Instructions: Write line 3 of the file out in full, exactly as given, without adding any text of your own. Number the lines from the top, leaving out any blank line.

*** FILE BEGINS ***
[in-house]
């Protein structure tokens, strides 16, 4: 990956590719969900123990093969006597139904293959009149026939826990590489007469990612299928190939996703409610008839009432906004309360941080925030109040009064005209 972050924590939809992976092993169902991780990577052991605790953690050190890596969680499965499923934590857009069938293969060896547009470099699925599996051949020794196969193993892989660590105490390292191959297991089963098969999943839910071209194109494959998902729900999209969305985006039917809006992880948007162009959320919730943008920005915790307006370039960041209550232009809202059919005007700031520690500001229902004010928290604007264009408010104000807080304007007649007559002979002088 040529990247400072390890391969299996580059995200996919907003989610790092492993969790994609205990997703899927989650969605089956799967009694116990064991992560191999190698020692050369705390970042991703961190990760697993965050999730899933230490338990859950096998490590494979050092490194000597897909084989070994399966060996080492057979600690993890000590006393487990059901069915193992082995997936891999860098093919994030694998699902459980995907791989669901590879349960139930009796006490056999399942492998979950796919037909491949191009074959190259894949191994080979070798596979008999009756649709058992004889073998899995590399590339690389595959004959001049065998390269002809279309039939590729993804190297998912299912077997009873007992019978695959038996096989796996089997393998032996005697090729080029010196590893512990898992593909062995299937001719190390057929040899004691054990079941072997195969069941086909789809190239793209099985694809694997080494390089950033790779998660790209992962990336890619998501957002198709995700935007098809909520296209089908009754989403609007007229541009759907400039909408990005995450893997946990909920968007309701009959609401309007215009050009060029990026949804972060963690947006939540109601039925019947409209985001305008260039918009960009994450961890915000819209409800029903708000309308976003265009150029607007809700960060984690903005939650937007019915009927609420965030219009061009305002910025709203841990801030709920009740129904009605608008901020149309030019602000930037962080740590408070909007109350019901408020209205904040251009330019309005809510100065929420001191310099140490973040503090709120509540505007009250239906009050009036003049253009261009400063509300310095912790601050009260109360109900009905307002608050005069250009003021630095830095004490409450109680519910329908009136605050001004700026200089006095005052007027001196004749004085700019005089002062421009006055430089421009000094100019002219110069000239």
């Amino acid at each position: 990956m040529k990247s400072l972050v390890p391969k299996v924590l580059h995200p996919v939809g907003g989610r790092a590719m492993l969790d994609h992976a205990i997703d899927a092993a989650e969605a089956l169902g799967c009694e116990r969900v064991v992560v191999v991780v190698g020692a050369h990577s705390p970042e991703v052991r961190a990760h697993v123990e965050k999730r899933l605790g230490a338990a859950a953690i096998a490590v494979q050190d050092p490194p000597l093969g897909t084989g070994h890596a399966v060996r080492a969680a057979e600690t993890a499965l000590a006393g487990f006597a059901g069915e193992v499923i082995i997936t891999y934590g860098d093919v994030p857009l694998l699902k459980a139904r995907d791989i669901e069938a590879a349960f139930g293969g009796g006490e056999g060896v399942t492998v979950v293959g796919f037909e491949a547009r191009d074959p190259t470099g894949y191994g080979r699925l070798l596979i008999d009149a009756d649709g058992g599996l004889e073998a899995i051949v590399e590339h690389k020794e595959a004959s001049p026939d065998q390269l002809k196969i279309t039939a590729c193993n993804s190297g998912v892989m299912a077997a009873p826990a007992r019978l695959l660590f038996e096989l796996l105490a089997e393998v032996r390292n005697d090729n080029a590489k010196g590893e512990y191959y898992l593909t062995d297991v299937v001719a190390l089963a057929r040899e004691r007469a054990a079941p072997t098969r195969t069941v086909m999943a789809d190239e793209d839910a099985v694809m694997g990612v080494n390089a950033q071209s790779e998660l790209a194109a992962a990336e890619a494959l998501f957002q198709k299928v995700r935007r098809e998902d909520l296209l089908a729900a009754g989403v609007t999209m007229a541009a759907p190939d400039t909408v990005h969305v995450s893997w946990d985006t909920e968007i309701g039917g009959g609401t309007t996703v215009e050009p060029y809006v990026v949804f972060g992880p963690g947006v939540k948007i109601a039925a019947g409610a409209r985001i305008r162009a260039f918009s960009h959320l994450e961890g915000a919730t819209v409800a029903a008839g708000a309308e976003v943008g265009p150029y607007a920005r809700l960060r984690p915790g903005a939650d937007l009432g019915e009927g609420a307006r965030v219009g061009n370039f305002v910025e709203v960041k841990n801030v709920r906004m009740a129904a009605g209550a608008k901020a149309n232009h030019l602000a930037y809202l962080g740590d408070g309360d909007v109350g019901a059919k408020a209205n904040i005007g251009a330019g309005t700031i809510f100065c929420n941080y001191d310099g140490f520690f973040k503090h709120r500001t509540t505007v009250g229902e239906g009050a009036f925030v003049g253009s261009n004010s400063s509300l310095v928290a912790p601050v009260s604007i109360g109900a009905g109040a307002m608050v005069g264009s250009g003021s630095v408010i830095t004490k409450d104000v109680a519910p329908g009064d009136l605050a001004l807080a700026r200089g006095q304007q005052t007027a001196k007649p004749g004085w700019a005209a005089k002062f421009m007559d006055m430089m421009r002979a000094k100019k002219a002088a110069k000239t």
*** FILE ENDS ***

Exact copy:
């Amino acid at each position: 990956m040529k990247s400072l972050v390890p391969k299996v924590l580059h995200p996919v939809g907003g989610r790092a590719m492993l969790d994609h992976a205990i997703d899927a092993a989650e969605a089956l169902g799967c009694e116990r969900v064991v992560v191999v991780v190698g020692a050369h990577s705390p970042e991703v052991r961190a990760h697993v123990e965050k999730r899933l605790g230490a338990a859950a953690i096998a490590v494979q050190d050092p490194p000597l093969g897909t084989g070994h890596a399966v060996r080492a969680a057979e600690t993890a499965l000590a006393g487990f006597a059901g069915e193992v499923i082995i997936t891999y934590g860098d093919v994030p857009l694998l699902k459980a139904r995907d791989i669901e069938a590879a349960f139930g293969g009796g006490e056999g060896v399942t492998v979950v293959g796919f037909e491949a547009r191009d074959p190259t470099g894949y191994g080979r699925l070798l596979i008999d009149a009756d649709g058992g599996l004889e073998a899995i051949v590399e590339h690389k020794e595959a004959s001049p026939d065998q390269l002809k196969i279309t039939a590729c193993n993804s190297g998912v892989m299912a077997a009873p826990a007992r019978l695959l660590f038996e096989l796996l105490a089997e393998v032996r390292n005697d090729n080029a590489k010196g590893e512990y191959y898992l593909t062995d297991v299937v001719a190390l089963a057929r040899e004691r007469a054990a079941p072997t098969r195969t069941v086909m999943a789809d190239e793209d839910a099985v694809m694997g990612v080494n390089a950033q071209s790779e998660l790209a194109a992962a990336e890619a494959l998501f957002q198709k299928v995700r935007r098809e998902d909520l296209l089908a729900a009754g989403v609007t999209m007229a541009a759907p190939d400039t909408v990005h969305v995450s893997w946990d985006t909920e968007i309701g039917g009959g609401t309007t996703v215009e050009p060029y809006v990026v949804f972060g992880p963690g947006v939540k948007i109601a039925a019947g409610a409209r985001i305008r162009a260039f918009s960009h959320l994450e961890g915000a919730t819209v409800a029903a008839g708000a309308e976003v943008g265009p150029y607007a920005r809700l960060r984690p915790g903005a939650d937007l009432g019915e009927g609420a307006r965030v219009g061009n370039f305002v910025e709203v960041k841990n801030v709920r906004m009740a129904a009605g209550a608008k901020a149309n232009h030019l602000a930037y809202l962080g740590d408070g309360d909007v109350g019901a059919k408020a209205n904040i005007g251009a330019g309005t700031i809510f100065c929420n941080y001191d310099g140490f520690f973040k503090h709120r500001t509540t505007v009250g229902e239906g009050a009036f925030v003049g253009s261009n004010s400063s509300l310095v928290a912790p601050v009260s604007i109360g109900a009905g109040a307002m608050v005069g264009s250009g003021s630095v408010i830095t004490k409450d104000v109680a519910p329908g009064d009136l605050a001004l807080a700026r200089g006095q304007q005052t007027a001196k007649p004749g004085w700019a005209a005089k002062f421009m007559d006055m430089m421009r002979a000094k100019k002219a002088a110069k000239t």